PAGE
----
Keyboard Presses with Arduino Micro

Learn how to turn your Micro board into a keyboard.


In this tutorial, we will use the Arduino Micro to produce a keypress. This will be done by simply using a regular pushbutton, and the Keyboard library. We will create a program that, whenever we press the button on the board, it will act as if we were typing the character on our keyboard.


The goals of this project are:

  • Explore some creative ways of using key-presses.
  • Simulate a key-press using the Arduino Micro.

Hardware & Software Needed


The keyboard functions enable 32u4 or SAMD micro based boards to send keystrokes to an attached computer through their micro’s native USB port. This means that we are able to print most of the ASCII characters by just using our Arduino.

Simply explained: pick a key on the keyboard you are using to type, for example the letter "A". The ASCII value of upper-case letter A is

, while lower-case is
. With the Keyboard library, we can simply use these values to build our own kind of keyboard.

Instead of pressing the "A" button, we could use a 10x10 meter button on the wall that activates it. This is of course not a very practical solution, but in theory: anything is possible.

Getting Creative with Key-Presses

Now, creating a fully sophisticated keyboard from scratch might be daunting (yet possible) task. But there's a ton of other fun, but also useful things we can create. One of them is a video game controllers.

The Micro as a game controller.
The Micro as a game controller.

Let's imagine ourselves playing a game which involves several hotkeys (a keyboard shortcut). You are frustrating because most of your hotkeys are already bound to your most preferred location on the keyboard.

Now we can start getting creative: how could we add more hotkeys without using our hands? We could, for example add a large button that can be activated by our foot (gas pedals for racing games perhaps?). Or we could do something completely crazy: use a sounds sensor that triggers a keypress when we scream.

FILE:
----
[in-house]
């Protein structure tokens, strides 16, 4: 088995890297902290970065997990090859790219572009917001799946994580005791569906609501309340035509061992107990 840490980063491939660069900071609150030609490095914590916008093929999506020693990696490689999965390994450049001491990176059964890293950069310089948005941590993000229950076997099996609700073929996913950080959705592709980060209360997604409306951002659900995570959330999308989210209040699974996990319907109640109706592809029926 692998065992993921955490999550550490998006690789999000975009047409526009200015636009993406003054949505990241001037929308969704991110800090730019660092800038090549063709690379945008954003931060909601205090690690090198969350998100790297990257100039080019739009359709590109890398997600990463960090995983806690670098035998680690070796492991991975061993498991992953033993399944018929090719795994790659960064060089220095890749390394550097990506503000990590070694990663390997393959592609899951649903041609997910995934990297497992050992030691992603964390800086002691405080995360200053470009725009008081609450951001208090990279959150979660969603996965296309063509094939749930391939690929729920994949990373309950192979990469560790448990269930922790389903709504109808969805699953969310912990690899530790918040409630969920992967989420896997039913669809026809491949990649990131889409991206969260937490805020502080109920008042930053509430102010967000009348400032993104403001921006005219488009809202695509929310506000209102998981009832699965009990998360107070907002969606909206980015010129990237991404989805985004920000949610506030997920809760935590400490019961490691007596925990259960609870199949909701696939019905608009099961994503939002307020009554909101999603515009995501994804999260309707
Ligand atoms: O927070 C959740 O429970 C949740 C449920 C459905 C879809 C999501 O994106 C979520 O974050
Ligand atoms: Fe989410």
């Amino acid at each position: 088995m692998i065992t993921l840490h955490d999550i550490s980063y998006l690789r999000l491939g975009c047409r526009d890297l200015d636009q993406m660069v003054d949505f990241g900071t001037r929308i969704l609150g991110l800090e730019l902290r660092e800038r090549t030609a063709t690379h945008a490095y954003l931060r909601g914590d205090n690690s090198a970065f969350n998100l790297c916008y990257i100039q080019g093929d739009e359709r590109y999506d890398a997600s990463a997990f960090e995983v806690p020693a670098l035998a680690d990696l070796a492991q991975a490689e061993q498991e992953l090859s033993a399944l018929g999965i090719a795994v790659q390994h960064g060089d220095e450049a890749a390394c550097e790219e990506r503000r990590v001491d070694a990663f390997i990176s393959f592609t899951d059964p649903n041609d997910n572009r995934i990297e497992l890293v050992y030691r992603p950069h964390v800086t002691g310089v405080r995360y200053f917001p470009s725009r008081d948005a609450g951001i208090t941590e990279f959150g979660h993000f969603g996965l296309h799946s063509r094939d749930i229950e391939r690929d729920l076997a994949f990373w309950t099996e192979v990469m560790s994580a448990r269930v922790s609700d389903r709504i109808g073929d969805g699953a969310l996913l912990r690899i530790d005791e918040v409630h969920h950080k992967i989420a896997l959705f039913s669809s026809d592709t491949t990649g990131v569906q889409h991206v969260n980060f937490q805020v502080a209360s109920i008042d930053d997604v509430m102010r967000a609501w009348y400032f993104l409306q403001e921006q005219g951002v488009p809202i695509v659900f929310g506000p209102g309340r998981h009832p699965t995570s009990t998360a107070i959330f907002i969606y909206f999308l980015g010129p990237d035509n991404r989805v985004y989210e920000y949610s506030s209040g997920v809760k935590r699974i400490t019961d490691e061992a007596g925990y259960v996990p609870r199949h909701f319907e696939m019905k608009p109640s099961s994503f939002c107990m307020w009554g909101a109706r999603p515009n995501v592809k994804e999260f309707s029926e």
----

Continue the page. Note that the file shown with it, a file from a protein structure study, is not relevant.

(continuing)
The main message is: you can in theory use thousands of unique ways of producing a keypress, as long as you have a microcontroller that can trigger it. But of course, the easiest way, is probably to use a button.

You can read more about the ASCII values in the links below:


The circuit.
The circuit.

Programming the Board

In this tutorial, we will be using the Keyboard library, which is already included when downloading the Arduino IDE, or using the Web Editor.

Before we begin, let's take a look at the functions used in this program:

    - simulates pressing the 'a' key.
  • Keyboard.release(97)
    - simulates releasing the 'a' key.

The sketch can be found in the snippet below. Upload the sketch to the board.

Note: Remember to choose the right port and board. The board is located under Tools > Board > Arduino AVR boards > Arduino Micro.

1#include "Keyboard.h"
3//declaring button pins
4const int buttonPin = 2;
6int previousButtonState = HIGH;
8void setup() {
9 //declare the buttons as input_pullup
10 pinMode(buttonPin, INPUT_PULLUP);
11 Keyboard.begin();
14void loop() {
15 //checking the state of the button
16 int buttonState = digitalRead(buttonPin);
18 //replaces button press with UP arrow
19 if (buttonState == LOW && previousButtonState == HIGH) {
20 // and it's currently pressed:
22 delay(50);
23 }
25 if (buttonState == HIGH && previousButtonState == LOW) {
26 // and it's currently released:
27 Keyboard.release(97);
28 delay(50);
29 }
31 previousButtonState = buttonState;

Testing It Out

After we have successfully uploaded the code to the board, we can test it out by opening up a text editor of your choice (like NotePad for Windows). Now, test it out by pressing the button a couple of times while having the text editor open. If everything is working, the letter 'a' should now be printed.

The letter a printed in the monitor.
The letter a printed in the monitor.

Congratulations! You have now managed to simulate one of the keypresses of your keyboard, and in a way, created your first mini-keyboard.


If the code is not working, there are some common issues we can troubleshoot:

  • Check the wiring for the button.
  • The right port needs to be selected.
  • The text editor is not open when we press the button.


The Keyboard library has a lot of cool features, and in this tutorial, we have just covered one of them: replicating a key press on our keyboard. You can now start adding more buttons, by just replicating the structure in the code in this tutorial.

Feel free to explore the Keyboard library further, and try out some of the many cool functions.

Suggested changes

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